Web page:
Having a dog that lives in the home and older siblings could reduce the likelihood of egg allergies in infants, a new study by Murdoch Childrens Research Institute has found.
The study of over 5000 infants investigated the role a wide range of environmental and demographic factors has on the development of egg allergy. This included number of older siblings, contact with other children during childcare, exposure to pets, caesarean delivery, infant diet, parents’ country of birth, family history of allergy and the use of antibiotics in infancy.
The study found that infants with siblings, particularly young siblings, and infants with a pet dog inside the home, are less likely to be allergic to egg at one year of age. In the study, 10.8% of infants with no siblings were allergic to egg, however as the number of siblings increased, the incidence of egg allergy decreased; the rate of egg allergies in infants who had three or more siblings was only 3.7%. Among infants with one or more siblings, those with siblings under the age of six years old were less likely to have egg allergy compared to those with siblings six years or above.
Researchers also found a link to dog ownership, with the rate of egg allergies in infants who had no dogs at 10.2%, while among those who had a dog which was allowed inside the house, the rate of allergies dropped to 5.9%.
Lead researcher, Doctor Jennifer Koplin said the findings provide further support for a role of the hygiene hypothesis, in combination with genetic factors, in the development of allergies.
“Our study showed exposure in the first year of life to siblings and dogs may decrease the risk of subsequent egg allergy. This could be due to the fact contact with young siblings and pets may have a protective effect by exposing children to infections and germs.”
The study showed evidence of a protective effect of having a dog inside the house on egg allergy, even among those with those with no family history of allergic disease.
The study, which was published online today in the journal, Allergy, also found the strongest risk factor for egg allergy was having one or more parents born in East Asia. Interestingly, parents born in East Asia were less likely to report a history of allergies themselves, while their infants were at an increased risk of egg allergy and eczema.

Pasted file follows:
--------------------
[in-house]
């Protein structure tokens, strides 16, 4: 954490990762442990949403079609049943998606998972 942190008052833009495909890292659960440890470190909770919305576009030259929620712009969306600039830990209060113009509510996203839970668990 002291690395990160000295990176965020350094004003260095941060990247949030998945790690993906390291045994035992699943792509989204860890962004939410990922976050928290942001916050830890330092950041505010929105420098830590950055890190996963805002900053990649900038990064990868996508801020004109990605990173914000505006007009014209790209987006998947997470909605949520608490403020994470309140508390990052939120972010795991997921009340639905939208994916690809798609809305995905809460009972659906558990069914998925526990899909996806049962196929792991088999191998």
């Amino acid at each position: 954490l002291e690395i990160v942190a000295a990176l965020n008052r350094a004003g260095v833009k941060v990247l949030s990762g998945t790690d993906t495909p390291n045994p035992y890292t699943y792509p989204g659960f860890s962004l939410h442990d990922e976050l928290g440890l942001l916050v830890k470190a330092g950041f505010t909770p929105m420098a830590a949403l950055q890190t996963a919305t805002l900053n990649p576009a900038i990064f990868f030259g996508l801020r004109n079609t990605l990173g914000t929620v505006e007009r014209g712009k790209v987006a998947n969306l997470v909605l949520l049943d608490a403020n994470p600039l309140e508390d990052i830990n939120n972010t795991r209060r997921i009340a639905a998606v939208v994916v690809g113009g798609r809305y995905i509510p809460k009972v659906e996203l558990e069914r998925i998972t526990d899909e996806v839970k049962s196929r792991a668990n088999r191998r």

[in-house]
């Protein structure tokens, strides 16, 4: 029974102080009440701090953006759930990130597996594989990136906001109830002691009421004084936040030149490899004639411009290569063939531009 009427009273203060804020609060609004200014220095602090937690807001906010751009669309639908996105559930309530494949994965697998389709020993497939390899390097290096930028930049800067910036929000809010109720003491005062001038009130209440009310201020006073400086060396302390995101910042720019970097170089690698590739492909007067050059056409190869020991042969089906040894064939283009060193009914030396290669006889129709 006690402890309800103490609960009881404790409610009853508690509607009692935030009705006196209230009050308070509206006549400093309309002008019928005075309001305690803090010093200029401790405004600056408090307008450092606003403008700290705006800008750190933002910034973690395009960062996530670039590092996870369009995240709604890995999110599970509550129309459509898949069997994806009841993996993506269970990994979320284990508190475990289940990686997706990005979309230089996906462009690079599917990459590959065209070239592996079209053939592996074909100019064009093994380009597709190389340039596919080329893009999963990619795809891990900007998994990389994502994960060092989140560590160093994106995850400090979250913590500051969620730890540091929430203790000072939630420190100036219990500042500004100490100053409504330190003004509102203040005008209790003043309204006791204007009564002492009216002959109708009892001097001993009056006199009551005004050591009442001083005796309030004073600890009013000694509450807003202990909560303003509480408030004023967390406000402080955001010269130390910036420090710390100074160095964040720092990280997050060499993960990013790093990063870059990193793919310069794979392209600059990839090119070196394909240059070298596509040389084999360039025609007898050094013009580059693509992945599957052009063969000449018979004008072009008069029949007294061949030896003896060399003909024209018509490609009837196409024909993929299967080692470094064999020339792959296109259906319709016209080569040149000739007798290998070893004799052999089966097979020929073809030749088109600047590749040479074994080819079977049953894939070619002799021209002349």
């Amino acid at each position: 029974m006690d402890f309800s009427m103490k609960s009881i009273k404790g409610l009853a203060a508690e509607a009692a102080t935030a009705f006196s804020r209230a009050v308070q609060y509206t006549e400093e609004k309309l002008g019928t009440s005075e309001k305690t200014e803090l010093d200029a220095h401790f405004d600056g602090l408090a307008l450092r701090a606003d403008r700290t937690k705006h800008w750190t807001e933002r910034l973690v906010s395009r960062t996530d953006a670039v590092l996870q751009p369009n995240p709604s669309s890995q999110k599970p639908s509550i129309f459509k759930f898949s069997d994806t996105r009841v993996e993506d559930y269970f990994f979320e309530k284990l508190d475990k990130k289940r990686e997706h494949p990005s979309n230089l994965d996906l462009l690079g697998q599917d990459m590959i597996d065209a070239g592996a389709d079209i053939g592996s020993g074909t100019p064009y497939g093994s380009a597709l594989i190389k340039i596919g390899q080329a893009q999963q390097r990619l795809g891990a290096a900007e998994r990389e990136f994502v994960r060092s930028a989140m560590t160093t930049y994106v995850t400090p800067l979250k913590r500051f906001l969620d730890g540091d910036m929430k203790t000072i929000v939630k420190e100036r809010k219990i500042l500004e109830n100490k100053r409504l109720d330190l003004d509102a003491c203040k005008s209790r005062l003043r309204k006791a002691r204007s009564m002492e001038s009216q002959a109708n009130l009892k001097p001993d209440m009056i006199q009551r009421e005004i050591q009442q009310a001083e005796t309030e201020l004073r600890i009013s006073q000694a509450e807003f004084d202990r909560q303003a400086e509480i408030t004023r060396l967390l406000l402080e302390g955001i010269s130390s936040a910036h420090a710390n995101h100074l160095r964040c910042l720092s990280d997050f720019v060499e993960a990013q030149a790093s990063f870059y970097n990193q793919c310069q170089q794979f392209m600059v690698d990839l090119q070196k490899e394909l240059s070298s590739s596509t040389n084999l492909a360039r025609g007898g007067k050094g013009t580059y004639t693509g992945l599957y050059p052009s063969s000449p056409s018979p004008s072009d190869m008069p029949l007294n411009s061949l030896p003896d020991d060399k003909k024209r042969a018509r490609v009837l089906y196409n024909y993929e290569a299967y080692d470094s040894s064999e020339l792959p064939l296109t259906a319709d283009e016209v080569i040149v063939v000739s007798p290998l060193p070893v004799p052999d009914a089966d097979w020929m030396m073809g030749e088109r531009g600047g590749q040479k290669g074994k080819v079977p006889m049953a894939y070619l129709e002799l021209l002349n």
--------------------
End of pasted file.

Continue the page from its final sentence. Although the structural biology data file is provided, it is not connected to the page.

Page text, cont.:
Principal Investigator Professor Katie Allen said to date risk factors for egg allergy have remained largely unknown, and by understanding these, it may be valuable in understanding the development for other allergic diseases later in life.
“We have previously shown that later introduction of egg is strongly associated with risk of egg allergy, combined with this knowledge, these new findings and our other allergy research, we are adding to a growing amount of evidence which is starting to identify possible causes of allergies.”
As a parent, you want to know whether you should act now to change factors in your life to prevent your children from developing food allergy. There are theories about why food allergies are more prevalent. So the advice to patients, and to you, to prevent food allergy in your child are only recommendations based on the latest and best data available.
Professor Katie Allen, along with A/Professor Mimi Tang have written a book titled ‘Kid’s Food Allergies for Dummies’, which outlines the below four simple steps you can take to help prevent food allergy in your child.
1. Breastfeed for at least six months
If you can breastfeed (and we understand not all mothers are able to), we advise that you do so until your baby is at least six months old, because some evidence suggests that breastfeeding for the first four months of life and also introducing a food while your baby is still breastfeeding may prevent food allergy.
2. Introduce solids at around six months
We recommend that you expose your baby to a wide and varied diet early on – at around four to six months of age. If your child hasn’t experienced an allergic reaction to a food, no reason exists to avoid any particular food with the hope of preventing an allergy.
3. Let babies get down and dirty
Some evidence suggests that people in westernized countries need to expose themselves to more (healthy) bugs rather than stay too clean. Evolving evidence suggests that children exposed to a broad range of ‘good bugs’ may be protected against food allergy.
4. Get some sunshine in your life
Evolving evidence suggests that children without enough vitamin D (either through insufficient sun exposure or through a deficient diet) are at increased risk of food allergy. Try to optimise your child’s exposure to sunlight and increase vitamin D intake through diet.
Source: Murdoch Children’s Research Institute